Born to Learn is about getting back to experimenting and learning from a hands on perspective.  From the time we are very young we are taught things but given few opportunities to learn and develop in areas that are of interest to us.  My son is 6-years-old and has mastered any Lego set you can put in front of him.  It is amazing to watch him work, but he has interest in using tools.  Of course, he is too young to be playing with saws and the like, but a few times I have taken him out to the garage and let him drill into wood blocks and use screws to fasten them.  This is great but I’m not always in the mood for this and he wants to do it constantly.  A couple of weeks ago, we found an Erector set.  The are hard to find in stores, but now he can use small tools and screws to build trucks and the like.  It is more of challenge than the Legos and allows him to continue to learn.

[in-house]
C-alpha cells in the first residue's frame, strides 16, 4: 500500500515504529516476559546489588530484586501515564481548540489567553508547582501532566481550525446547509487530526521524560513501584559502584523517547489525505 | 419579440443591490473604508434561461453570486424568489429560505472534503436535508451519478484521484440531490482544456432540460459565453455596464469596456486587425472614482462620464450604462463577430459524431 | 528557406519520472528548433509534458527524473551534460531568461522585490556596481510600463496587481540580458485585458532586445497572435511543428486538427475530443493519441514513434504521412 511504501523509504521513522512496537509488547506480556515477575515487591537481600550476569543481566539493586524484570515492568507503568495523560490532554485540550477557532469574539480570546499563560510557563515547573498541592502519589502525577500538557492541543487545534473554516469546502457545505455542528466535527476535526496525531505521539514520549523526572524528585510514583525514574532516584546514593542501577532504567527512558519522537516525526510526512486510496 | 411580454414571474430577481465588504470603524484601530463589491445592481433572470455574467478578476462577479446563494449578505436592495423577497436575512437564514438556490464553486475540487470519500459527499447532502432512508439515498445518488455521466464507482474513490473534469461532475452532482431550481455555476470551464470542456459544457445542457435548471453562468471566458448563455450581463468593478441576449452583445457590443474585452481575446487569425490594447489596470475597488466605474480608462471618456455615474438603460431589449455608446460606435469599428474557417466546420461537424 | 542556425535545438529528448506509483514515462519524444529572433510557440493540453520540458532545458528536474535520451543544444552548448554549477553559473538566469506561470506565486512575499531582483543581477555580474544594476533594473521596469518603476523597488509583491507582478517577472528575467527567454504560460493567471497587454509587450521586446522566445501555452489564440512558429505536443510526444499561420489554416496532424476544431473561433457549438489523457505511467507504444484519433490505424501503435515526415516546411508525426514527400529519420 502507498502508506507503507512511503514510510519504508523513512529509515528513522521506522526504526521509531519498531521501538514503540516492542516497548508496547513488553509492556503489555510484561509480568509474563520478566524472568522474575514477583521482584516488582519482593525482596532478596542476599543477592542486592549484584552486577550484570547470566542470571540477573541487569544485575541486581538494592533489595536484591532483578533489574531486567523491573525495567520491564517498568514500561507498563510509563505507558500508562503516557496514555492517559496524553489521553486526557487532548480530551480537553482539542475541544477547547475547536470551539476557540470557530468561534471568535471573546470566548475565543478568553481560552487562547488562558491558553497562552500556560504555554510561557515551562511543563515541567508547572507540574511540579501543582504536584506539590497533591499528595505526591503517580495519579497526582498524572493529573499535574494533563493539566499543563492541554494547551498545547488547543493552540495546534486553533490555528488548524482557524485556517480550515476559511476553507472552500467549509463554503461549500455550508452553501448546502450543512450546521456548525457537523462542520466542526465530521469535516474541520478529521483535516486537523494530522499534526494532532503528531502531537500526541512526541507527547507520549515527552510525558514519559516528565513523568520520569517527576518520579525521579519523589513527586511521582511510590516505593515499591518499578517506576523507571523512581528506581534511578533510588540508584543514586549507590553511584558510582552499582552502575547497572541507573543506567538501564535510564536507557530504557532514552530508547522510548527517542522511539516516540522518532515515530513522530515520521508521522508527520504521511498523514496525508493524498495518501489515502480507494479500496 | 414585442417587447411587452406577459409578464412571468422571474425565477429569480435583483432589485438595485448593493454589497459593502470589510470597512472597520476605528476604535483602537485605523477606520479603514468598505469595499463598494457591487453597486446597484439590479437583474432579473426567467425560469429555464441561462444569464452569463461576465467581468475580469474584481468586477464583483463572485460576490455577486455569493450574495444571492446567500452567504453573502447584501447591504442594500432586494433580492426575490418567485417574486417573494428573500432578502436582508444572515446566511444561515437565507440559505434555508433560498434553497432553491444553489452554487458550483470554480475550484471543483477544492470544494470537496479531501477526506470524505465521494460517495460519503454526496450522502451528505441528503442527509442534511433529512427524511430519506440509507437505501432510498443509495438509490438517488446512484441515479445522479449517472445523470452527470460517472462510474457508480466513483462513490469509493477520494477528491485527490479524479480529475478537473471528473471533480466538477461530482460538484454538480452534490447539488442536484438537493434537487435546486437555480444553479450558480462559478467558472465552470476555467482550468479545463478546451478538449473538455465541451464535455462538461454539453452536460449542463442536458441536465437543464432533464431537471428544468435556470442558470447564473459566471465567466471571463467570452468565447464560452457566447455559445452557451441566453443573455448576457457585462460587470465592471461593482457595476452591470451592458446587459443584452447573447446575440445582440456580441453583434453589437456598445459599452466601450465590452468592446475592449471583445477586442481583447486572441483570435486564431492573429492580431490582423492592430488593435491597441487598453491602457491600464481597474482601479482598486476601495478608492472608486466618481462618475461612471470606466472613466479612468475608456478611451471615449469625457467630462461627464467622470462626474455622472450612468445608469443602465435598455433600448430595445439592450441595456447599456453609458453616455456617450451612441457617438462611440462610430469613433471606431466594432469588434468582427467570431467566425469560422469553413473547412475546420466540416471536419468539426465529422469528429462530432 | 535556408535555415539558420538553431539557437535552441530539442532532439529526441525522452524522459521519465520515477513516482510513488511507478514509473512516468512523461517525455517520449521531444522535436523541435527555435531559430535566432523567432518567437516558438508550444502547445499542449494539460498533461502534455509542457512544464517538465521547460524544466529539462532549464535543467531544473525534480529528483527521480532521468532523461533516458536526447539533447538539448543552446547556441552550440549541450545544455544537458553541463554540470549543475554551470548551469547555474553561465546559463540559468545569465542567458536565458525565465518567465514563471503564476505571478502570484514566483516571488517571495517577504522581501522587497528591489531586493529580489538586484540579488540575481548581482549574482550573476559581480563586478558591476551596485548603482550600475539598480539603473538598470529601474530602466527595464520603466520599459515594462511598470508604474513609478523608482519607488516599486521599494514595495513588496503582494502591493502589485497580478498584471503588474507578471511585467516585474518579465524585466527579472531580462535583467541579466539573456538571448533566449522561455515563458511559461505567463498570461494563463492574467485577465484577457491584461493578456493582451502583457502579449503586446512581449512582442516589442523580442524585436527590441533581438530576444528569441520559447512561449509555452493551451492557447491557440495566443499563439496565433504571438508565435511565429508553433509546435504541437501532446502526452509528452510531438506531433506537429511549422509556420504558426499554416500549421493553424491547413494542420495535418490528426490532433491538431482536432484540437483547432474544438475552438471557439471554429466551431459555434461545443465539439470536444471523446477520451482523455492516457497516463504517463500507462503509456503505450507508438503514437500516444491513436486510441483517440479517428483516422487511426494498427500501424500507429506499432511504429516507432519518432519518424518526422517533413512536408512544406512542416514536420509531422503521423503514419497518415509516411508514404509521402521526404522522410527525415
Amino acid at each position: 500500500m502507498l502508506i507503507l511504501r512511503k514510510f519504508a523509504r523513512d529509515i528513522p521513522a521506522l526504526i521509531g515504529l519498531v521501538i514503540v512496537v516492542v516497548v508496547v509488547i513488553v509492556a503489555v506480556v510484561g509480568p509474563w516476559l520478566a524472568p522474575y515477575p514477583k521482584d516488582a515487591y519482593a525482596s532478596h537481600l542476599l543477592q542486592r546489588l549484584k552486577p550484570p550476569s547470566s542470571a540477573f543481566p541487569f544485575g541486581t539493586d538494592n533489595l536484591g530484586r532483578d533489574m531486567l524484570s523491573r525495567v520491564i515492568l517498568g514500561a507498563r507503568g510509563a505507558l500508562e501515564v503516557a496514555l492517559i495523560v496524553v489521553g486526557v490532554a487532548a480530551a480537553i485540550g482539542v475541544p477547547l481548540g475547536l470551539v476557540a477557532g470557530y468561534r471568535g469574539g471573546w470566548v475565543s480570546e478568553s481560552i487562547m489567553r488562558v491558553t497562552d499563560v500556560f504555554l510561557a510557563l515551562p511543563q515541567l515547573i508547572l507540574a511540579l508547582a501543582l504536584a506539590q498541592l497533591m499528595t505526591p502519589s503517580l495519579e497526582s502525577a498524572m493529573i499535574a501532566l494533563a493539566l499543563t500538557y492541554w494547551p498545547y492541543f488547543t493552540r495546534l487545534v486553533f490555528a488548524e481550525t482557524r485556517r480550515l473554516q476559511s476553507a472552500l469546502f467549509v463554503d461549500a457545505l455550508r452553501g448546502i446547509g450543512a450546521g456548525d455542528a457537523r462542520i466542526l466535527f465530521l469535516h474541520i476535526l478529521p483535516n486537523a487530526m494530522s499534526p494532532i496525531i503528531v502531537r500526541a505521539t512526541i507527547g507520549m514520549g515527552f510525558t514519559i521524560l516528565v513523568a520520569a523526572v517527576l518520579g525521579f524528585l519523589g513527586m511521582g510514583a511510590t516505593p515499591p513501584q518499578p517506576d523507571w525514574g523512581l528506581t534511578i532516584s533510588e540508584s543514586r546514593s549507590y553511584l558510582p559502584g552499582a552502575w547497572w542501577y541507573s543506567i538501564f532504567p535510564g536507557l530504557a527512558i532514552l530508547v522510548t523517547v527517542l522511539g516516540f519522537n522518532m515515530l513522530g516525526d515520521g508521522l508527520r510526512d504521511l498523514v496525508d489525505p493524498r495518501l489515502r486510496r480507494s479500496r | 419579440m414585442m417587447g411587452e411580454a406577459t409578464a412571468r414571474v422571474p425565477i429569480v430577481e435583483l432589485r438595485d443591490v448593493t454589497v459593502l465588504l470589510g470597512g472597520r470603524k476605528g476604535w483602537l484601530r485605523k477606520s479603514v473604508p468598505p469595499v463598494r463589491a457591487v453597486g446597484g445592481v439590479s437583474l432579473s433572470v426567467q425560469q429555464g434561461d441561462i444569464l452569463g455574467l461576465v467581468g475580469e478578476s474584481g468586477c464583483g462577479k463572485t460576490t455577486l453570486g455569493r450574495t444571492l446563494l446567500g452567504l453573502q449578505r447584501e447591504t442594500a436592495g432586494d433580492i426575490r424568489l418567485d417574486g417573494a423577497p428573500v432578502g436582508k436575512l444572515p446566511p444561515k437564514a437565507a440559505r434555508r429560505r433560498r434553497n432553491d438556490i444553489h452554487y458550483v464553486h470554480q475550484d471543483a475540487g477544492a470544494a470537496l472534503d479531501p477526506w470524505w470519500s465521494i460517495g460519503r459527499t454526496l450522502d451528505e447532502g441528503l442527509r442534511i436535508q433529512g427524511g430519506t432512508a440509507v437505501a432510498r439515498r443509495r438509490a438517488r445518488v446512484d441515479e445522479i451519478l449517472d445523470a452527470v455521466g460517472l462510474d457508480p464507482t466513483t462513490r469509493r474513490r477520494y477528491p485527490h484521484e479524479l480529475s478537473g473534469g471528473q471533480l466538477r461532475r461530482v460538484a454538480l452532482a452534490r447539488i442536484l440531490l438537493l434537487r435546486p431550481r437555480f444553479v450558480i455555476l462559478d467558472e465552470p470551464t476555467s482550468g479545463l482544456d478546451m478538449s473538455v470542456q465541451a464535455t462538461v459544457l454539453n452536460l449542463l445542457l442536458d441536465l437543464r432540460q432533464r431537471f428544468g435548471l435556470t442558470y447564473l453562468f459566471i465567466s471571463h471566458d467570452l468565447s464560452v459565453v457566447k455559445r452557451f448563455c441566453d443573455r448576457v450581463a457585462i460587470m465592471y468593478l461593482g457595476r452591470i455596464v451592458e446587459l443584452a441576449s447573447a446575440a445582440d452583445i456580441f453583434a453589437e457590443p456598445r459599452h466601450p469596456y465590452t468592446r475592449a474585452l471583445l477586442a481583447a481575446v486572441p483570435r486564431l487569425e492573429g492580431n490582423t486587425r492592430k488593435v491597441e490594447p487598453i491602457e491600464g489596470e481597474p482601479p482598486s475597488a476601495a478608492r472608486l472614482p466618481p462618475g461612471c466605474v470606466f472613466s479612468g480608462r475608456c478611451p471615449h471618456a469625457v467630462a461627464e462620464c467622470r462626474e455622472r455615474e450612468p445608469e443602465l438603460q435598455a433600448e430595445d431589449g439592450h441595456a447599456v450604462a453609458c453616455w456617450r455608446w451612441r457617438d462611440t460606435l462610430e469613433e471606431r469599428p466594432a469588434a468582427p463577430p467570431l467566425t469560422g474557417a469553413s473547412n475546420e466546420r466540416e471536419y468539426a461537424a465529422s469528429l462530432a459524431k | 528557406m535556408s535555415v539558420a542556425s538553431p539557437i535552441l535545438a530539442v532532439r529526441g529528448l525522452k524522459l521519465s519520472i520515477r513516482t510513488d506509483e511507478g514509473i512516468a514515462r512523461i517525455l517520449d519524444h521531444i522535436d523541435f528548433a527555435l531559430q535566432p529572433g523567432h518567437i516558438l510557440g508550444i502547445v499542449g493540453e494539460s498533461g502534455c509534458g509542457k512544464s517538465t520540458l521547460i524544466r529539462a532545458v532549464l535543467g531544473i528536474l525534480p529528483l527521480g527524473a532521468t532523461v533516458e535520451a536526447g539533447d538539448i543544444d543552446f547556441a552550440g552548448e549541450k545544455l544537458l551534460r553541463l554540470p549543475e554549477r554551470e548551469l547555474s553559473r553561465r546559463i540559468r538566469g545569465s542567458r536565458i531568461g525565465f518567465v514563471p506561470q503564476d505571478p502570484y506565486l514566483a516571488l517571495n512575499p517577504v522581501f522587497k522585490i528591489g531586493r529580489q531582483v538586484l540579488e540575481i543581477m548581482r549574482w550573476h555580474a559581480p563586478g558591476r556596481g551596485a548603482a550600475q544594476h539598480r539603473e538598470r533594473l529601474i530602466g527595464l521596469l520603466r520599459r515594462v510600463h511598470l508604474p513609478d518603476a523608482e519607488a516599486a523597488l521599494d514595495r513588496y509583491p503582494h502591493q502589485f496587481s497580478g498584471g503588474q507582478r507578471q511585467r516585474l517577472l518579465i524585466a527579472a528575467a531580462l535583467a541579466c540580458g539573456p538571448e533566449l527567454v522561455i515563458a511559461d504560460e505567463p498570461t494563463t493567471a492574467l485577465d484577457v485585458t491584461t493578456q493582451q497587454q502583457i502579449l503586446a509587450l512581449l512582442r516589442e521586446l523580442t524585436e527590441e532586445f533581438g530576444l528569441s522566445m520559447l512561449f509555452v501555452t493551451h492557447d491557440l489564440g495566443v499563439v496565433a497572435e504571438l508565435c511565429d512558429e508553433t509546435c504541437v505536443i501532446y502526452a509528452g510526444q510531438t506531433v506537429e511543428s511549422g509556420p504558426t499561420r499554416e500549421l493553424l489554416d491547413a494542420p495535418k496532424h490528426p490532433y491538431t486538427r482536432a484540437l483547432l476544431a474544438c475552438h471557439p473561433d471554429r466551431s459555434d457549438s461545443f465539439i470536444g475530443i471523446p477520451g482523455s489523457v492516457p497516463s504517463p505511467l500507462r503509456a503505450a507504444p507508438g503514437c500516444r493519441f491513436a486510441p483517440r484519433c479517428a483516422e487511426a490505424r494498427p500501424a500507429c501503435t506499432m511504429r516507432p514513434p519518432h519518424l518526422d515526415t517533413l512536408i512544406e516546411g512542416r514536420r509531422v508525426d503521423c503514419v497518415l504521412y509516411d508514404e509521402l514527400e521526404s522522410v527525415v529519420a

Now, that is a good example but I’m not always thinking of his learning as I tell him to sit still and don’t touch, etc.

I really like the premise of Born to Learn.  Giving kids the experiences to learn and not just be taught something.  I am the type of person who can see something and pick up on it but until  I do it I don’t truly learn it.

How can we continue to give kids learning experiences and not drain that curiosity as they turn into teenagers and adults?